|Title||First biochemical and crystallographic characterization of a fast-performing ferritin from a marine invertebrate|
|Publication Type||Journal Article|
|Year of Publication||2017|
|Authors||De Meulenaere E., Bailey J.B, Tezcan F.A, Deheyn DD|
|Type of Article||Article|
|Keywords||Biochemistry & Molecular Biology; bioluminescence; diiron catalytic center; ferroxidase site; h-chain ferritin; horse; human heavy; iron-binding; protein nanocages; recombinant ferritins; site; spleen; transit|
Ferritin, a multimeric cage-like enzyme, is integral to iron metabolism across all phyla through the sequestration and storage of iron through efficient ferroxidase activity. While ferritin sequences from similar to 900 species have been identified, crystal structures from only 50 species have been reported, the majority from bacterial origin. We recently isolated a secreted ferritin from the marine invertebrate Chaetopterus sp. (parchment tube worm), which resides in muddy coastal seafloors. Here, we present the first ferritin from a marine invertebrate to be crystallized and its biochemical characterization. The initial ferroxidase reaction rate of recombinant Chaetopterus ferritin (ChF) is 8-fold faster than that of recombinant human heavy-chain ferritin (HuHF). To our knowledge, this protein exhibits the fastest catalytic performance ever described for a ferritin variant. In addition to the high-velocity ferroxidase activity, ChF is unique in that it is secreted by Chaetopterus in a bioluminescent mucus. Previous work has linked the availability of Fe2+ to this long-lived bioluminescence, suggesting a potential function for the secreted ferritin. Comparative biochemical analyses indicated that both ChF and HuHF showed similar behavior toward changes in pH, temperature, and salt concentration. Comparison of their crystal structures shows no significant differences in the catalytic sites. Notable differences were found in the residues that line both 3-fold and 4-fold pores, potentially leading to increased flexibility, reduced steric hindrance, or a more efficient pathway for Fe2+ transportation to the ferroxidase site. These suggested residues could contribute to the understanding of iron translocation through the ferritin shell to the ferroxidase site.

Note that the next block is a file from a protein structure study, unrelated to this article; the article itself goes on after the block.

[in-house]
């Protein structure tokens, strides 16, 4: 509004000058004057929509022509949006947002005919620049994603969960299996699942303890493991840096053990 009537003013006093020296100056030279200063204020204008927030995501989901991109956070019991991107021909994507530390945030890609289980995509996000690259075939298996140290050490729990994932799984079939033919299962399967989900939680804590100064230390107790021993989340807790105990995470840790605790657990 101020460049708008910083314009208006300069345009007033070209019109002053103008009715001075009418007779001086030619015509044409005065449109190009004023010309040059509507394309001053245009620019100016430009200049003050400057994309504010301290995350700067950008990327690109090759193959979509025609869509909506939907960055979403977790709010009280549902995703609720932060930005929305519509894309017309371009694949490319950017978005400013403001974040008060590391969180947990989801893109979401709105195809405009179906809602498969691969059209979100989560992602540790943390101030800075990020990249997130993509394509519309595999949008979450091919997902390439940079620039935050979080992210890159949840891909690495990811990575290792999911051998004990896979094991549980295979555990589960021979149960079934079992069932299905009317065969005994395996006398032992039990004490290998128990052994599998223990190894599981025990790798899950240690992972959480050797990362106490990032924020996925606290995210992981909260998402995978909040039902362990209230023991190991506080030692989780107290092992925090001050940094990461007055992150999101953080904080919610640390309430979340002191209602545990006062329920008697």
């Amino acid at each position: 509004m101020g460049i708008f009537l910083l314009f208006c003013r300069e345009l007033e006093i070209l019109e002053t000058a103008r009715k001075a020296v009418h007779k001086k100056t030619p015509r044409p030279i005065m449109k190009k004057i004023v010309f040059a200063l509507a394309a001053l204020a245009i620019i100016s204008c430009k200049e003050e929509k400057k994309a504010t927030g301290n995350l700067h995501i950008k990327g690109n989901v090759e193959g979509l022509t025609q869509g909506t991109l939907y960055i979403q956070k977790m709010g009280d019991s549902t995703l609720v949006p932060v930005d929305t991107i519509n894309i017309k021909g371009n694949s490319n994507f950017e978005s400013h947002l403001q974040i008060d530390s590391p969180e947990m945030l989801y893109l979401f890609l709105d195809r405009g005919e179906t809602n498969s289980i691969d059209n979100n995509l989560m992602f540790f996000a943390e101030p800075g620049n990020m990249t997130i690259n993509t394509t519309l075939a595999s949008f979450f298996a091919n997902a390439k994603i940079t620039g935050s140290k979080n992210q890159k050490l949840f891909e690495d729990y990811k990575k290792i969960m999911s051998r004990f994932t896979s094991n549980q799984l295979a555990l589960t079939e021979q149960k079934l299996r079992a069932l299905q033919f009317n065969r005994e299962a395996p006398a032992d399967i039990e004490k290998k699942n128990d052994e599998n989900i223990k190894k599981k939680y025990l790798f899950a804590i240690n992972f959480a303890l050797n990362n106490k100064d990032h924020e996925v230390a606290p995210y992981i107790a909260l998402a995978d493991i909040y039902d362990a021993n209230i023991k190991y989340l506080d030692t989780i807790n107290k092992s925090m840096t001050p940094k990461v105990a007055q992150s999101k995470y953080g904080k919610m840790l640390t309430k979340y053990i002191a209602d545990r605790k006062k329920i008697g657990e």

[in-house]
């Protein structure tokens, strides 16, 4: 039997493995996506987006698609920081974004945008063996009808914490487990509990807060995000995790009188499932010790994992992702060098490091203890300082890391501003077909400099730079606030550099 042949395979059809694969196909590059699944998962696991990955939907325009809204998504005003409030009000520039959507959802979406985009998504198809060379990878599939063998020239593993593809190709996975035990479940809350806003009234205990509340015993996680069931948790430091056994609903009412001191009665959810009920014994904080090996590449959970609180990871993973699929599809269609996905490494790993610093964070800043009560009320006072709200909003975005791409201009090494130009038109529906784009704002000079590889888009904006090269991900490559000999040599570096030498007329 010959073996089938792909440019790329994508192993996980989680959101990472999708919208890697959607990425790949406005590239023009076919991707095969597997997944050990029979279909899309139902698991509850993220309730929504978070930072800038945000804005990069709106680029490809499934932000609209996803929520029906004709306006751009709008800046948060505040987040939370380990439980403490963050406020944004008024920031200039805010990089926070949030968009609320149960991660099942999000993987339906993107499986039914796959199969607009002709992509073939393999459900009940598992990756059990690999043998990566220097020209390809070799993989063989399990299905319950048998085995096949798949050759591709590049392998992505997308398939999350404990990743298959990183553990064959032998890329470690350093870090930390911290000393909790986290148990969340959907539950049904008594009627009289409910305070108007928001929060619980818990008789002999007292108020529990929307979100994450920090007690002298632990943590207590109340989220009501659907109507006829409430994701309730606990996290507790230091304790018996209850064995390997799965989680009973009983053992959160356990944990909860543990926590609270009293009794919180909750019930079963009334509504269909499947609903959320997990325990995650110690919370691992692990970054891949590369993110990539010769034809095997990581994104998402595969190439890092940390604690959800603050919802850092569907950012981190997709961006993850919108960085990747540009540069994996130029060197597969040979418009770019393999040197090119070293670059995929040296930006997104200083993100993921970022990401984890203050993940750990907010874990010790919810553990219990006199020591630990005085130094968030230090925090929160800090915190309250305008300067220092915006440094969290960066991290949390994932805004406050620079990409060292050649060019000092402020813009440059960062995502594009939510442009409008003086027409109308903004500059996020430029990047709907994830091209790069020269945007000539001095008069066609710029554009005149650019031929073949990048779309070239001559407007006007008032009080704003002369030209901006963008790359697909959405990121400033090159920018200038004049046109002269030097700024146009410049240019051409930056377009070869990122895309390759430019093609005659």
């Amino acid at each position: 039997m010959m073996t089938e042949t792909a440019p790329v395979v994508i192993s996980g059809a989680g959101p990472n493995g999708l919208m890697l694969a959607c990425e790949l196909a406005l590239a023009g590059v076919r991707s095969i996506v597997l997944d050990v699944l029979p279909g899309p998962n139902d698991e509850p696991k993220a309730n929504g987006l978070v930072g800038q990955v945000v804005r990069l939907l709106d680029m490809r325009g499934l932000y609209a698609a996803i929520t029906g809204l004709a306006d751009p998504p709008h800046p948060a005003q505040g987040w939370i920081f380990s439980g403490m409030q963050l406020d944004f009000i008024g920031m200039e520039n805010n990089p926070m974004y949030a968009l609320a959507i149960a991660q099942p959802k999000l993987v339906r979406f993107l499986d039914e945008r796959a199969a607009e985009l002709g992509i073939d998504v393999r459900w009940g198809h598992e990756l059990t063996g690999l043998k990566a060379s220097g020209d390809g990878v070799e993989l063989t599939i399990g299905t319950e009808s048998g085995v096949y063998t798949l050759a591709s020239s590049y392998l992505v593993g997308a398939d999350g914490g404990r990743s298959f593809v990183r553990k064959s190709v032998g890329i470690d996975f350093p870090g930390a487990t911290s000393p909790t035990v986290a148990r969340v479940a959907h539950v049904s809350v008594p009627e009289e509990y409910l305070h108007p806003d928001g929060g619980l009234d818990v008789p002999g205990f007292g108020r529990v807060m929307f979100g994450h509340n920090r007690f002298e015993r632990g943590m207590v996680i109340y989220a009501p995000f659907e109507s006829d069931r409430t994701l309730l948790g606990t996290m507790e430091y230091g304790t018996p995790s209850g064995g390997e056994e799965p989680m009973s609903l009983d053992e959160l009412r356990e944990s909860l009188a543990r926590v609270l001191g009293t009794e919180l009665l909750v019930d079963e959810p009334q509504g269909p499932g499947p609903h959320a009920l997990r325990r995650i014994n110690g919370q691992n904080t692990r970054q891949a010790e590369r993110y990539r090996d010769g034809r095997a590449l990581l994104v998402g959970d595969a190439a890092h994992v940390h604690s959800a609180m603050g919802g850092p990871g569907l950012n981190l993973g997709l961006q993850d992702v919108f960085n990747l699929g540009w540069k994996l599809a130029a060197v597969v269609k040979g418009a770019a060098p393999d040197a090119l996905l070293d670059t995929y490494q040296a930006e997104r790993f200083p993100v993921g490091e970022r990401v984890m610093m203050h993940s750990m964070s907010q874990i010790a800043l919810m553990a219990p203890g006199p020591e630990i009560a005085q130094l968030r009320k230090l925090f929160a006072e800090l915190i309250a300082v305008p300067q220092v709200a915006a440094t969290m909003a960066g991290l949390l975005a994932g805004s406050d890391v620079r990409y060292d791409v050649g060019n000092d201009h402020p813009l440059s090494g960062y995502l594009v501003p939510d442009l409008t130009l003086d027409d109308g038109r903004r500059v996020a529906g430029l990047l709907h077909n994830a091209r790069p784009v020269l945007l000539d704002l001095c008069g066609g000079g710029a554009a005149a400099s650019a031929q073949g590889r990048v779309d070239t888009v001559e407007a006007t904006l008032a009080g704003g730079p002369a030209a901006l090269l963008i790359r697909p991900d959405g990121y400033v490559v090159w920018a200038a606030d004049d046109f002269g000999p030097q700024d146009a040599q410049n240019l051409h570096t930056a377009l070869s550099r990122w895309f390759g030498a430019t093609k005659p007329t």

|Short Title||Biochem. J.|